Furthermore, product thumbnails should be enlarged to compensate for the reduced screen size—basic responsive design is not enough if your search results are still displayed in a 4×4 product grid on a small phone screen. Additionally, users should be able to zoom in on high resolution product images so that they can look closely before adding them to their cart. These UX changes are relatively simple but important principles that should inform both mobile optimized and application UX design.

Prioritization: creating apps or optimizing for smartphones

In an ideal world, site owners would not need to make a decision on this issue, instead allocating engineering resources to simultaneously build an app and mobile optimized browsing experience independently. However, most websites lack the resources to move so quickly on this front, and are forced to adopt a strategy for developing one before the other. Internet Retailer’s 2015 Mobile 500 report presents a key statistic in this debate, revealing that 80% of online shopping takes place within an app, and that users within an app are 30% more likely to convert. This means that more traffic and sales flow through apps, making a seemingly clear case for focusing on app development.

Still, mobile browsing experiences should not be overlooked. As we touched upon earlier, many online shoppers begin by browsing on their phone even though they often won’t ultimately complete a purchase through this channel, making this mobile browsing experience a critical first impression. Furthermore, Internet Retailer admits that the 80% of traffic in apps statistic is, “surely skewed by large numbers of loyal users of apps from big players such as and eBay.” Taking these caveats into consideration, mobile browsing remains an important UX priority.

Looking forward

Though desktop remains the dominant platform for shopping research and sales, its share of online sales and traffic has been on a steady decline for years. Today, a failure to address mobile design translates to lost opportunities, especially when mobile browsing is considered as the “first impression” that modern shoppers have of an online retailer. For details on how Swiftype helps websites deliver superior mobile browsing and in-app search experiences, check out our mobile solutions page today.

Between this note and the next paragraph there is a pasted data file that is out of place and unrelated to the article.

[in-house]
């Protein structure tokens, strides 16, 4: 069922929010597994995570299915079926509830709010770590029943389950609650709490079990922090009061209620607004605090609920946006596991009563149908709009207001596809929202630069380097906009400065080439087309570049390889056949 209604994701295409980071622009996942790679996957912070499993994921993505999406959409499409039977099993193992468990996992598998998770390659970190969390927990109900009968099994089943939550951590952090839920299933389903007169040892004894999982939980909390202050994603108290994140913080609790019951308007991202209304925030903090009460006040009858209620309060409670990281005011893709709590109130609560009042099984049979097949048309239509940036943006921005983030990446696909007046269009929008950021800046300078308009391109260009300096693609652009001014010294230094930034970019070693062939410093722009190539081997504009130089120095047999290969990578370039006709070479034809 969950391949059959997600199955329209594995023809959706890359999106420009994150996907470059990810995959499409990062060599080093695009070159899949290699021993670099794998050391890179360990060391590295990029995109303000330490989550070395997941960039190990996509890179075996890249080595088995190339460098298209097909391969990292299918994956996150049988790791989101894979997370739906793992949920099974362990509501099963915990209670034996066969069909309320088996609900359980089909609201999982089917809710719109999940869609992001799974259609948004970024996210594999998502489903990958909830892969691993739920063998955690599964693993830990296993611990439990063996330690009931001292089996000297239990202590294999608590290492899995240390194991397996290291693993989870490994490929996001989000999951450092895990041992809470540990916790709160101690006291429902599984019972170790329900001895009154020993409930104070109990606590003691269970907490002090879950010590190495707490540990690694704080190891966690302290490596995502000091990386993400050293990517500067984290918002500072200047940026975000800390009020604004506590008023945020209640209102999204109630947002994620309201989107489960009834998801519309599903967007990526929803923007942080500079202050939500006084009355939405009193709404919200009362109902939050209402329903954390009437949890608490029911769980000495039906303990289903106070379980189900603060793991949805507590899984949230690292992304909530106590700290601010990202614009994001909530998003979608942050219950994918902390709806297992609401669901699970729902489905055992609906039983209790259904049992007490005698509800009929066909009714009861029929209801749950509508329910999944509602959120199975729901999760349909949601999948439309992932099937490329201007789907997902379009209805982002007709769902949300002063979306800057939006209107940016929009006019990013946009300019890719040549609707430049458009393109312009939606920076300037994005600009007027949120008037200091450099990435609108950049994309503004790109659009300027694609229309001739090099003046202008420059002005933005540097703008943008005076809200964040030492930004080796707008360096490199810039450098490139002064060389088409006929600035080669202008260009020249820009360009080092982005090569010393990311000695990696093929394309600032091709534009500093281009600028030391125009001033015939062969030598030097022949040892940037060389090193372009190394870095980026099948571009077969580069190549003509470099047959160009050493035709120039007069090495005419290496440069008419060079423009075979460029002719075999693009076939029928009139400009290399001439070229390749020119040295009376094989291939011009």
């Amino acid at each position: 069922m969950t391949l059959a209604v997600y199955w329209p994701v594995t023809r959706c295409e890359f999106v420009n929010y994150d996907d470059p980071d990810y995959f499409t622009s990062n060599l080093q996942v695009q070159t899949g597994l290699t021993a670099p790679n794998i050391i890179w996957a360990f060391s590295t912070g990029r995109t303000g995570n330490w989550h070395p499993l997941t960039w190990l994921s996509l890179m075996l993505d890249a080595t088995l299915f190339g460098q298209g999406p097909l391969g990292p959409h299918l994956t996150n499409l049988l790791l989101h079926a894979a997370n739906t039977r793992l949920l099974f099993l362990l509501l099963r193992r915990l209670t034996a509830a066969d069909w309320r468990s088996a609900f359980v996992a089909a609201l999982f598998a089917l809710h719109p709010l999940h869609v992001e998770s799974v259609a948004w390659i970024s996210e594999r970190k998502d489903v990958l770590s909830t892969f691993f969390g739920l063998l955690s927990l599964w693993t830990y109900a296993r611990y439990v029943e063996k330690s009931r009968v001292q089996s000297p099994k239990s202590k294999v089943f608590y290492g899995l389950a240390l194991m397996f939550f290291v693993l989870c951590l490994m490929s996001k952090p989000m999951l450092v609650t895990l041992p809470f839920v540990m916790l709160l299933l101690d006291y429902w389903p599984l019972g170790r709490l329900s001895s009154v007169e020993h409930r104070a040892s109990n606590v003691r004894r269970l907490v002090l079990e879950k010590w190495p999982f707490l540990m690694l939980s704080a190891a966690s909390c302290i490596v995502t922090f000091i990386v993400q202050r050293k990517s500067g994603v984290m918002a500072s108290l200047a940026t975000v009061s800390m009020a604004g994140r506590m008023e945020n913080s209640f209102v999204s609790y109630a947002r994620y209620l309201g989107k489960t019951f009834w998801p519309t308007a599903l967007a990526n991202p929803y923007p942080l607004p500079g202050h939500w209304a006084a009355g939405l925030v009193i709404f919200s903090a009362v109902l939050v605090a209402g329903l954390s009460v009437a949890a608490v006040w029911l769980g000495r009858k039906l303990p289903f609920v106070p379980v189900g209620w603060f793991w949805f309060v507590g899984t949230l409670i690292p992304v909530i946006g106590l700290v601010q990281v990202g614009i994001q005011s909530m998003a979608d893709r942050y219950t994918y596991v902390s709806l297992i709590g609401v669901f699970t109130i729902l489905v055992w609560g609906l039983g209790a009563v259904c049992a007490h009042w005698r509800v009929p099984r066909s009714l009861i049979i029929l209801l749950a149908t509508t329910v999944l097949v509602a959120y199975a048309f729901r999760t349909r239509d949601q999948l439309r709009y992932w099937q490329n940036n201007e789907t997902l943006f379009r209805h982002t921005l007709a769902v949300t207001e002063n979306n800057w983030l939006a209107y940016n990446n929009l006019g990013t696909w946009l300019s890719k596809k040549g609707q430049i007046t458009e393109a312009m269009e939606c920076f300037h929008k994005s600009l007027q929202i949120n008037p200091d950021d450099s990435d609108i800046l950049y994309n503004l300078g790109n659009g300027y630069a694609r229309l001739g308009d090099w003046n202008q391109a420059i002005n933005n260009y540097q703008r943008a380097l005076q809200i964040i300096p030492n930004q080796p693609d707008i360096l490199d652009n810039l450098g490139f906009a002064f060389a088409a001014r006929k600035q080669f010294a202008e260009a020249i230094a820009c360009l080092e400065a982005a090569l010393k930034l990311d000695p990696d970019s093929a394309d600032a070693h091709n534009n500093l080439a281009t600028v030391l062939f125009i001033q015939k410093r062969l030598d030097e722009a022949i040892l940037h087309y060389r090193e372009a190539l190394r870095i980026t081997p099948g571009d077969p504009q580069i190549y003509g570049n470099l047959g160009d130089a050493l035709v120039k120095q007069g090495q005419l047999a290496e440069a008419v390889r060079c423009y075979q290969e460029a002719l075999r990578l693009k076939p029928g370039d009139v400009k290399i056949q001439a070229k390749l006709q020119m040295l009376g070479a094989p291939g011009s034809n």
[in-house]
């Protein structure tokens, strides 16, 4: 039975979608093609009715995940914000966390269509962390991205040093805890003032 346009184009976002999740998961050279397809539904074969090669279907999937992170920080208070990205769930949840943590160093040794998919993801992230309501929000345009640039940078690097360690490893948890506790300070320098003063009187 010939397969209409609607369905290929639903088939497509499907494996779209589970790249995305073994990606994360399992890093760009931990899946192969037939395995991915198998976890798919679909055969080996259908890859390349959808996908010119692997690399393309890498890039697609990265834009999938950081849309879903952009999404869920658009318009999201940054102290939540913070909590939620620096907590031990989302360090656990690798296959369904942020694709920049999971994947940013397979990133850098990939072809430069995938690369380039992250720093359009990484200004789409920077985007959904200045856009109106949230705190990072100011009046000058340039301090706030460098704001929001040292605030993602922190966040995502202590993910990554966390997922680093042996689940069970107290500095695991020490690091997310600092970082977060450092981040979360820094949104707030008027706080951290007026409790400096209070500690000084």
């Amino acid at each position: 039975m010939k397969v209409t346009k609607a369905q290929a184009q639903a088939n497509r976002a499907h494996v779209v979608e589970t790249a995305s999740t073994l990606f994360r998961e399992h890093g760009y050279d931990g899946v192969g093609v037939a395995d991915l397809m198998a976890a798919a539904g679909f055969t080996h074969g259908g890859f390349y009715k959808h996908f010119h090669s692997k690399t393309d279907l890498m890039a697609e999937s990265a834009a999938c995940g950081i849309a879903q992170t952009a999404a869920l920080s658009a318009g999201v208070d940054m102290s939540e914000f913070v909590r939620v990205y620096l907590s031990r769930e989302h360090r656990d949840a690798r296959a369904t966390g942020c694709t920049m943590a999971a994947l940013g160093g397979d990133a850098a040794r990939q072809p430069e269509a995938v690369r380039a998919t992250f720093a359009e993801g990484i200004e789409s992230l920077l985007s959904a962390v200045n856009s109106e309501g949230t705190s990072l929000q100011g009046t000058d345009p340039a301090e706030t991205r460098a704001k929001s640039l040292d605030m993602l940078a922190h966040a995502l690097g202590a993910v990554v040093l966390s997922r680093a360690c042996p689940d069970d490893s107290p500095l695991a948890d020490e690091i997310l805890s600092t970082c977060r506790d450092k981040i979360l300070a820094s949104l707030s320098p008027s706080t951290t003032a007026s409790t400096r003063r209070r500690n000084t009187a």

Laser Focused: B2B ecommerce white paper

Today we are excited to announce our first white paper: “Laser Focused: Why B2B Buyers Demand Powerful Search”. This report synthesizes a number of ecommerce and B2B reports from 2014, but places a special focus on buyer behavior and the importance of site search for the B2B consumer.

Download Laser Focused: Why B2B Ecommerce Buyers Demand Powerful Site Search.

Internet Retailer’s industry-wide October survey of B2B professionals revealed that site search is the most important feature that buyers look for on a supplier website, making it clear that powerful site search is a clear competitive advantage in the quickly changing space of B2B ecommerce.Laser Focused discusses the underlying reasons behind this trend, and provides concrete recommendations about what site owners can do to improve search on their store in 2015. Along with this discussion, the white paper addresses questions such as:

  • How has the growth of online shopping transformed the traditional model of B2B commerce, and how have consumer expectations shifted over time?

  • What are the key differences between B2B and B2C buyers? What are their similarities?

  • Why is a basic search algorithm insufficient for B2B buyer behavior? What advantages do more robust, complex algorithms provide?

  • What does a powerful search experience look like? What are the options for implementing powerful search on ecommerce websites?

To download Laser Focused, click on the link below. To get in touch with a team member today to talk about your search, contact [email protected].

Year in review: our favorite implementations from 2014

To kick off 2015, we wanted to highlight some of our favorite 2014 Swiftype implementations across a range of different websites to demonstrate the results that some of our users have been able to achieve. In all, Swiftype started powering search on thousands of websites this year, and served billions of queries. Nearly three years after launching, we are excited that so many people have found Swiftype to be such an integral part of their website, and we want to share these stories to inspire users in the future.